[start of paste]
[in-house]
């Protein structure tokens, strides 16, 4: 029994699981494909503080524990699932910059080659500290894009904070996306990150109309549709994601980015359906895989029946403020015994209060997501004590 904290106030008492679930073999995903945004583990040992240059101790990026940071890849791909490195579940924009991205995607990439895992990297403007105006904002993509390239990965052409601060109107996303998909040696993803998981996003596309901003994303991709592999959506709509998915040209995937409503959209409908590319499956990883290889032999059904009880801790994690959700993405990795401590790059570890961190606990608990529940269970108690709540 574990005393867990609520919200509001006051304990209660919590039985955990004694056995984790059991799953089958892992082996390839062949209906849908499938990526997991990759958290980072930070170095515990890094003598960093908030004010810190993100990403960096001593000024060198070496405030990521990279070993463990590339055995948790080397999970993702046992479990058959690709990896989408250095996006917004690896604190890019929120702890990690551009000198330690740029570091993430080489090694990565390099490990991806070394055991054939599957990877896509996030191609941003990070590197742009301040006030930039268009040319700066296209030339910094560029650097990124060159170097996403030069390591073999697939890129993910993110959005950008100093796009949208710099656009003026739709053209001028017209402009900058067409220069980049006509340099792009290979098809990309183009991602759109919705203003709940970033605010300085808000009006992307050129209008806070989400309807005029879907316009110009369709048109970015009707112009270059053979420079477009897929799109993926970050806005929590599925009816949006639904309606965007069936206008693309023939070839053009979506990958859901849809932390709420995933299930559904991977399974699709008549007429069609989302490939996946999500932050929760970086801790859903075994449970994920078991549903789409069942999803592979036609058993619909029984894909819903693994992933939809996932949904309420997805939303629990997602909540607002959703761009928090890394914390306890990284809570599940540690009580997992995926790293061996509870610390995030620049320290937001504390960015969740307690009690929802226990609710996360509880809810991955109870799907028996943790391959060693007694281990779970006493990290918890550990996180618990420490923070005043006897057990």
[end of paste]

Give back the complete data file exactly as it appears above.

[in-house]
């Protein structure tokens, strides 16, 4: 029994699981494909503080524990699932910059080659500290894009904070996306990150109309549709994601980015359906895989029946403020015994209060997501004590 904290106030008492679930073999995903945004583990040992240059101790990026940071890849791909490195579940924009991205995607990439895992990297403007105006904002993509390239990965052409601060109107996303998909040696993803998981996003596309901003994303991709592999959506709509998915040209995937409503959209409908590319499956990883290889032999059904009880801790994690959700993405990795401590790059570890961190606990608990529940269970108690709540 574990005393867990609520919200509001006051304990209660919590039985955990004694056995984790059991799953089958892992082996390839062949209906849908499938990526997991990759958290980072930070170095515990890094003598960093908030004010810190993100990403960096001593000024060198070496405030990521990279070993463990590339055995948790080397999970993702046992479990058959690709990896989408250095996006917004690896604190890019929120702890990690551009000198330690740029570091993430080489090694990565390099490990991806070394055991054939599957990877896509996030191609941003990070590197742009301040006030930039268009040319700066296209030339910094560029650097990124060159170097996403030069390591073999697939890129993910993110959005950008100093796009949208710099656009003026739709053209001028017209402009900058067409220069980049006509340099792009290979098809990309183009991602759109919705203003709940970033605010300085808000009006992307050129209008806070989400309807005029879907316009110009369709048109970015009707112009270059053979420079477009897929799109993926970050806005929590599925009816949006639904309606965007069936206008693309023939070839053009979506990958859901849809932390709420995933299930559904991977399974699709008549007429069609989302490939996946999500932050929760970086801790859903075994449970994920078991549903789409069942999803592979036609058993619909029984894909819903693994992933939809996932949904309420997805939303629990997602909540607002959703761009928090890394914390306890990284809570599940540690009580997992995926790293061996509870610390995030620049320290937001504390960015969740307690009690929802226990609710996360509880809810991955109870799907028996943790391959060693007694281990779970006493990290918890550990996180618990420490923070005043006897057990």